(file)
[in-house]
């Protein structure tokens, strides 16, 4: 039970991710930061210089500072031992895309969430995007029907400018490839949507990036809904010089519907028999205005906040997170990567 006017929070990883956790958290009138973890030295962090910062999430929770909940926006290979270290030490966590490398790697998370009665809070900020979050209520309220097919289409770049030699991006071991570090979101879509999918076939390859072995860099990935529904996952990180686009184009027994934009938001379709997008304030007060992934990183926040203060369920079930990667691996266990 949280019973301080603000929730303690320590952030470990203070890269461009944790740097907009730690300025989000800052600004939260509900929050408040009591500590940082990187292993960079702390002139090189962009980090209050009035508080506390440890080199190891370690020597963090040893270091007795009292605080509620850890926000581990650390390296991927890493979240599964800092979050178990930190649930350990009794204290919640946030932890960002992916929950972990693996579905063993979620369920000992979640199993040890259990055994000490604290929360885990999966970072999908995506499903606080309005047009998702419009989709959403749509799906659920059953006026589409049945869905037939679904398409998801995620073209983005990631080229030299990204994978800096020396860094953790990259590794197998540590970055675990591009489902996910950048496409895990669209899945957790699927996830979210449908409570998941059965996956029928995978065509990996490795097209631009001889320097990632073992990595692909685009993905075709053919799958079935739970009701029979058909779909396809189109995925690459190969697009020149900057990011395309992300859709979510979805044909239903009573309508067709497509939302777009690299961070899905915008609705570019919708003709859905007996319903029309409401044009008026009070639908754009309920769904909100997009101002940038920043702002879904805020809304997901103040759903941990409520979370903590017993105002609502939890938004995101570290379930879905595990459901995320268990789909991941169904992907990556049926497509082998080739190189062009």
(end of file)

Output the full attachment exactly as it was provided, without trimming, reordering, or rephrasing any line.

[in-house]
């Protein structure tokens, strides 16, 4: 039970991710930061210089500072031992895309969430995007029907400018490839949507990036809904010089519907028999205005906040997170990567 006017929070990883956790958290009138973890030295962090910062999430929770909940926006290979270290030490966590490398790697998370009665809070900020979050209520309220097919289409770049030699991006071991570090979101879509999918076939390859072995860099990935529904996952990180686009184009027994934009938001379709997008304030007060992934990183926040203060369920079930990667691996266990 949280019973301080603000929730303690320590952030470990203070890269461009944790740097907009730690300025989000800052600004939260509900929050408040009591500590940082990187292993960079702390002139090189962009980090209050009035508080506390440890080199190891370690020597963090040893270091007795009292605080509620850890926000581990650390390296991927890493979240599964800092979050178990930190649930350990009794204290919640946030932890960002992916929950972990693996579905063993979620369920000992979640199993040890259990055994000490604290929360885990999966970072999908995506499903606080309005047009998702419009989709959403749509799906659920059953006026589409049945869905037939679904398409998801995620073209983005990631080229030299990204994978800096020396860094953790990259590794197998540590970055675990591009489902996910950048496409895990669209899945957790699927996830979210449908409570998941059965996956029928995978065509990996490795097209631009001889320097990632073992990595692909685009993905075709053919799958079935739970009701029979058909779909396809189109995925690459190969697009020149900057990011395309992300859709979510979805044909239903009573309508067709497509939302777009690299961070899905915008609705570019919708003709859905007996319903029309409401044009008026009070639908754009309920769904909100997009101002940038920043702002879904805020809304997901103040759903941990409520979370903590017993105002609502939890938004995101570290379930879905595990459901995320268990789909991941169904992907990556049926497509082998080739190189062009």